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Hysterical Technobabble March 20, 2006

Posted by TimTheFoolMan in Humor, Science & Technology.
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I can’t remember the first time I saw this video, but every time I watch it, I see something else funny about it.

The Retro Ecabulator

A Solution to Baseball’s Falling Stocks and Bonds March 18, 2006

Posted by TimTheFoolMan in Baseball, Morality, Sports, Stupidity.
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Last week’s Sports Illustrated contains excerpts from a new book called “Game of Shadows,” due to be released on March 27th. The excerpts are titled “The Truth About Barry Bonds and Steroids.”

Rumors and inuendo surrounding baseball and steroid use have circulated for years, and by now, probably the only people who don’t publicly discuss steroid use as “widespread” and “obvious” are Bud Selig and the current management and staff of most major league baseball teams. The book (and excerpted article) should be the nails in the coffin, and finally put the questions to rest. The evidence is detailed and comprehensive.

Life Begins at Conception March 15, 2006

Posted by TimTheFoolMan in Family, Morality, Parenting/Children, Politics, Religion.

Author’s Note:

This is a work of fiction, set in the Spring of 2007. Many of the views expressed in this story are my own, but the situation is contrived from the personal experiences of my friends, and not my own life. It should be viewed as a starting point for discussion.

I am devastated.

This morning, we were having a baby. My wife and I had dreamed of this for years, but lately, it seemed to be just that… a dream. As a result, when the off-the-shelf test reported a positive, we didn’t believe it, and bought two more kits to retest, just to be certain.

Even then, it wasn’t until the trip to the doctor that we allowed our hopes to rise. “Congratulations! It looks like you’re going to have a baby!”

We looked at each other, dumbfounded. We were so overwhelmed with joy and excitement that we didn’t hear anything else the OB/GYN was saying. I can now remember him saying something about, “It’s still early,” and “we’re not out of the woods yet,” but the sound of his voice was muffled. As if my wife and I were isolated in an envelope of silence, where the only sound we could hear clearly, was the faint heartbeat, echoing in our minds from the ultrasound we had just witnessed.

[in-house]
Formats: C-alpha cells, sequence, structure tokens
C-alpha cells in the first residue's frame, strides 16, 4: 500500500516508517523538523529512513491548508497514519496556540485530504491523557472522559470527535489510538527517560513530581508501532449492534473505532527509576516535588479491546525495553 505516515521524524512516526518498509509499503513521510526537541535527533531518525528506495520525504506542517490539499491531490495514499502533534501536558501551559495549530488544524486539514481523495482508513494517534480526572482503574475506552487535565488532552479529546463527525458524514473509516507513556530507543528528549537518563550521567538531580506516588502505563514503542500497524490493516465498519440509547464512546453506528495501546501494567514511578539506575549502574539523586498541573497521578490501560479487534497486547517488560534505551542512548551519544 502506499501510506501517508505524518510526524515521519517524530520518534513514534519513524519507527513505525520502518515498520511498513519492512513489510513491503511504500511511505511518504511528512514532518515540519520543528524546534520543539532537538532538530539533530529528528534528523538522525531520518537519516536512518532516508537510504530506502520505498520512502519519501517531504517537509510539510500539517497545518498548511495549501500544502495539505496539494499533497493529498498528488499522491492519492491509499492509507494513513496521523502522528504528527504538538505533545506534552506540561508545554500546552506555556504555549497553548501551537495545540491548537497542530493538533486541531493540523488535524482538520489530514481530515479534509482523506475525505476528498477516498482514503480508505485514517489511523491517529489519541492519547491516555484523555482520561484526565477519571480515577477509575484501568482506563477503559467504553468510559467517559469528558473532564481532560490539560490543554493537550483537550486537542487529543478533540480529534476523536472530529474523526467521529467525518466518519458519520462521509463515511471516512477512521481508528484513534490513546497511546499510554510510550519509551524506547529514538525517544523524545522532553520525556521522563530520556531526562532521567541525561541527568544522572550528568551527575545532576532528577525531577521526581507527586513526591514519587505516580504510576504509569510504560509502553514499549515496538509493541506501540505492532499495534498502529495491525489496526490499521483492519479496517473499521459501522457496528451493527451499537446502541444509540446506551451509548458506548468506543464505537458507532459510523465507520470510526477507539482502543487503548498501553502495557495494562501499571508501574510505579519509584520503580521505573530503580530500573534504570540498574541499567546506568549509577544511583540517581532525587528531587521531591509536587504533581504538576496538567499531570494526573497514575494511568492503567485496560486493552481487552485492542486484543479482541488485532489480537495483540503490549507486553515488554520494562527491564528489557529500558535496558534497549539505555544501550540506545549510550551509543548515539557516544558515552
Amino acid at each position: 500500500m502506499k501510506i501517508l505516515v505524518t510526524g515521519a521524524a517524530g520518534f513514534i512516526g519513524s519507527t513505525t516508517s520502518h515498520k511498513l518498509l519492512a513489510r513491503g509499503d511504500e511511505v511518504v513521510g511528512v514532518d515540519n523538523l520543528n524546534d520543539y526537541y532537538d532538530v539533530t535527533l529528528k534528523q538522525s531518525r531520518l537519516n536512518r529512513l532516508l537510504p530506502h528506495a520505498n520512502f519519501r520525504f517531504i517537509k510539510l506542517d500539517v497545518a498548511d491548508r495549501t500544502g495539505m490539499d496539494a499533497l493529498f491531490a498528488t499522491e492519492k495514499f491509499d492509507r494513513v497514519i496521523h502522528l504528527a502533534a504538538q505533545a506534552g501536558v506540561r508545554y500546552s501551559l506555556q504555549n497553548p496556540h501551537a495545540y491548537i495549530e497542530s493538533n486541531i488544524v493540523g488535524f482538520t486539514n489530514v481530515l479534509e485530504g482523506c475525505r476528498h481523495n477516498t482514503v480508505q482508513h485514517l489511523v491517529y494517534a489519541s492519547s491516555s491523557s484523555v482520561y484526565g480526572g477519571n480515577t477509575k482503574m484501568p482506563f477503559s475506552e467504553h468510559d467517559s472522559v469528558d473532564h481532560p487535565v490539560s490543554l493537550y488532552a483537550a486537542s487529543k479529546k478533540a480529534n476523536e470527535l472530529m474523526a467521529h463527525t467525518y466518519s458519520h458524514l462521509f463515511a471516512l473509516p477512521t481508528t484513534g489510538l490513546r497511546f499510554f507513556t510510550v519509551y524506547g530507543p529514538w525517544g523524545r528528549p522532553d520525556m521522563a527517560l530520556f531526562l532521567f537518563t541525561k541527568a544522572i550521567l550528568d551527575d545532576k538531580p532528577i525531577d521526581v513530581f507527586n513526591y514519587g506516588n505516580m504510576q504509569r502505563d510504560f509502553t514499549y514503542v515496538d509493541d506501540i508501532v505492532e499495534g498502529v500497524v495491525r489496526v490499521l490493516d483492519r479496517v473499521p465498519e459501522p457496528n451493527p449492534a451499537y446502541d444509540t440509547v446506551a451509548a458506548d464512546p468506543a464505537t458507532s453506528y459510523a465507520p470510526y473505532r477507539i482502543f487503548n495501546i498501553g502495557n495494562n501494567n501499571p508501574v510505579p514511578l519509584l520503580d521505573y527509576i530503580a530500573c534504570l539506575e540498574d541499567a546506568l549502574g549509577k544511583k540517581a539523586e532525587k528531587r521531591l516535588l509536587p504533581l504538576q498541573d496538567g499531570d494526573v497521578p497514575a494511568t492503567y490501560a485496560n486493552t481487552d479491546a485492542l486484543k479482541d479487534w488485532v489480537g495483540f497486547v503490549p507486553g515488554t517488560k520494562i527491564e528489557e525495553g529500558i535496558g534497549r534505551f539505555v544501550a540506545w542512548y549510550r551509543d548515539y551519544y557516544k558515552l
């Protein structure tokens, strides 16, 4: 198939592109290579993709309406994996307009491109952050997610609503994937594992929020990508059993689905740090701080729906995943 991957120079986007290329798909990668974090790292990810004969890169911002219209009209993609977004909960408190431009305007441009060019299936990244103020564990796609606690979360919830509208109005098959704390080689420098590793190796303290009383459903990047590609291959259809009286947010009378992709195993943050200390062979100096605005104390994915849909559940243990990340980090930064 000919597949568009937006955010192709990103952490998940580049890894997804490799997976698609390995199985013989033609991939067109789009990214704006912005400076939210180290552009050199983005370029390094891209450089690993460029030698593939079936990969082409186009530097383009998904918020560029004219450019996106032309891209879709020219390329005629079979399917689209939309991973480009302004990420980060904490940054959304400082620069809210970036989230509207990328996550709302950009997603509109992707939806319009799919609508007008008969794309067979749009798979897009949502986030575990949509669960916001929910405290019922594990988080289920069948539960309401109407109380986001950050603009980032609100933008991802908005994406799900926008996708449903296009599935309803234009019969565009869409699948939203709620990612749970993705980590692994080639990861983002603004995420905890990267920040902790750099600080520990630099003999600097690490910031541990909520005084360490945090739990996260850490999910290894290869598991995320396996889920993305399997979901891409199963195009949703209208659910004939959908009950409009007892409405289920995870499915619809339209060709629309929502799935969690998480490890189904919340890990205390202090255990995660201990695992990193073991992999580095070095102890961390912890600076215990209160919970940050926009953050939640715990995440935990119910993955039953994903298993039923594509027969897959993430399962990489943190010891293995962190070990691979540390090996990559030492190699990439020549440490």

Now, less than a week later, the silence is deafening, but somehow the policeman’s questions about our miscarriage seem as muffled as the doctor’s words were a few days ago.

What’s Next? Popecasting? March 8, 2006

Posted by TimTheFoolMan in Blogging, Music, Religion, Technology.
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Apparently, Pope Benedict XVI has now discovered the wonders of the iPod, having acquired a Nano. The burning question for me is whether or not he’s listening to pirated copies of his own edicts.

Will they call this “Popecasting”?

Thomas Friedman at Yale March 2, 2006

Posted by TimTheFoolMan in Blogging, Education, Politics, Technology.
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When Thomas Friedman made this speech, much was made of him referring to Lou Dobbs as a “blithering idiot.” Regardless of whether Friedman’s assessment of Dobbs is accurate or not, it is blatantly irresponsible to reduce a 90-minute Q&A session from a widely-read journalist to a 5 second sound bite (and one where he gives Dobbs his due for his opinions).

Friedman’s comments are thought-provoking, and run the gamut of social, political, and technological issues. He gives President Bush credit for making the right decision about going to war in Iraq, but qualifies that credit with a stinging critique of the prosecution of the war. He praises the “horizontal thinking” of the military (something most conservatives would claim a “liberal” would never do), but clarifies some of the reasons that the Administration’s tone and approach have distilled ill will toward America into full-blown hatred for President Bush.

He quotes a chinese leader as claiming “America will never ‘out-rote-learn’ China,” and then points to Georgia Tech changing admission policies to require sports and arts participation. Education is a recurring theme, as is the notion of collaboration and communication. I lost count of how many times he used the terms “blog,” “blogger,” or “blogging.”

My only annoyance about this talk is that it wasn’t available in audio-only form, or I’d download it in a heartbeat for re-listening later. This should be required viewing for high school political science classes to use as a discussion starter.